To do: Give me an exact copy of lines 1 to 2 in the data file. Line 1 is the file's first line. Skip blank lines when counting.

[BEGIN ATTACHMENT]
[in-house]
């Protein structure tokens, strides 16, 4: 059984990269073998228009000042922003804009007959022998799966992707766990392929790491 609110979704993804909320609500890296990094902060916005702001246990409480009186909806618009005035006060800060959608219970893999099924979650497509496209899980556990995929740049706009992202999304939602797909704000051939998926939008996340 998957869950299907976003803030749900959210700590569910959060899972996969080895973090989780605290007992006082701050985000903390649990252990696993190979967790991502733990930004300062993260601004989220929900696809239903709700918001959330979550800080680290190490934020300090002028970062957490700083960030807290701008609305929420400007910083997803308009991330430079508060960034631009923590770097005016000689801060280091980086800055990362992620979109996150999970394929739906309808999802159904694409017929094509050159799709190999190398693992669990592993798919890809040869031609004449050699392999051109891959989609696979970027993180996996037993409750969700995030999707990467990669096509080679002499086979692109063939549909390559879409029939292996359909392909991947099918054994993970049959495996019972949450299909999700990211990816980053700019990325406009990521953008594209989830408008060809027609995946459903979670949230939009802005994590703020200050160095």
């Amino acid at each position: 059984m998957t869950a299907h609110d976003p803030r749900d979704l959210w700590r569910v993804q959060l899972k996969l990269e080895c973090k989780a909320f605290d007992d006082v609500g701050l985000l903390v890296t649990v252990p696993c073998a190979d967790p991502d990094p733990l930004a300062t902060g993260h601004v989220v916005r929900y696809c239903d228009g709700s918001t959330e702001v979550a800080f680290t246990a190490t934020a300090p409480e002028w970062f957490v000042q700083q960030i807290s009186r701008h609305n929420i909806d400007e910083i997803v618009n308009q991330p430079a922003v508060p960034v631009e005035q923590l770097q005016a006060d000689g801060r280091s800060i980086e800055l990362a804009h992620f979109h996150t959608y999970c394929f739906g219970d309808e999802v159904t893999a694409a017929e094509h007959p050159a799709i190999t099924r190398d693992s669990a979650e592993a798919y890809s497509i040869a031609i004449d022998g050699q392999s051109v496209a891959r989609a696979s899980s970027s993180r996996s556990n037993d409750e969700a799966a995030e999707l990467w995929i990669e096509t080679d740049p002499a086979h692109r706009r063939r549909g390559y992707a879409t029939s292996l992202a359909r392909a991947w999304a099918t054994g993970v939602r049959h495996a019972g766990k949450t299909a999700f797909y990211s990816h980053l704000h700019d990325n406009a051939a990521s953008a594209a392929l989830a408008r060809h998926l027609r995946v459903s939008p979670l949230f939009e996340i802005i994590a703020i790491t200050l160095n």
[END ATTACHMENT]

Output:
[in-house]
């Protein structure tokens, strides 16, 4: 059984990269073998228009000042922003804009007959022998799966992707766990392929790491 609110979704993804909320609500890296990094902060916005702001246990409480009186909806618009005035006060800060959608219970893999099924979650497509496209899980556990995929740049706009992202999304939602797909704000051939998926939008996340 998957869950299907976003803030749900959210700590569910959060899972996969080895973090989780605290007992006082701050985000903390649990252990696993190979967790991502733990930004300062993260601004989220929900696809239903709700918001959330979550800080680290190490934020300090002028970062957490700083960030807290701008609305929420400007910083997803308009991330430079508060960034631009923590770097005016000689801060280091980086800055990362992620979109996150999970394929739906309808999802159904694409017929094509050159799709190999190398693992669990592993798919890809040869031609004449050699392999051109891959989609696979970027993180996996037993409750969700995030999707990467990669096509080679002499086979692109063939549909390559879409029939292996359909392909991947099918054994993970049959495996019972949450299909999700990211990816980053700019990325406009990521953008594209989830408008060809027609995946459903979670949230939009802005994590703020200050160095």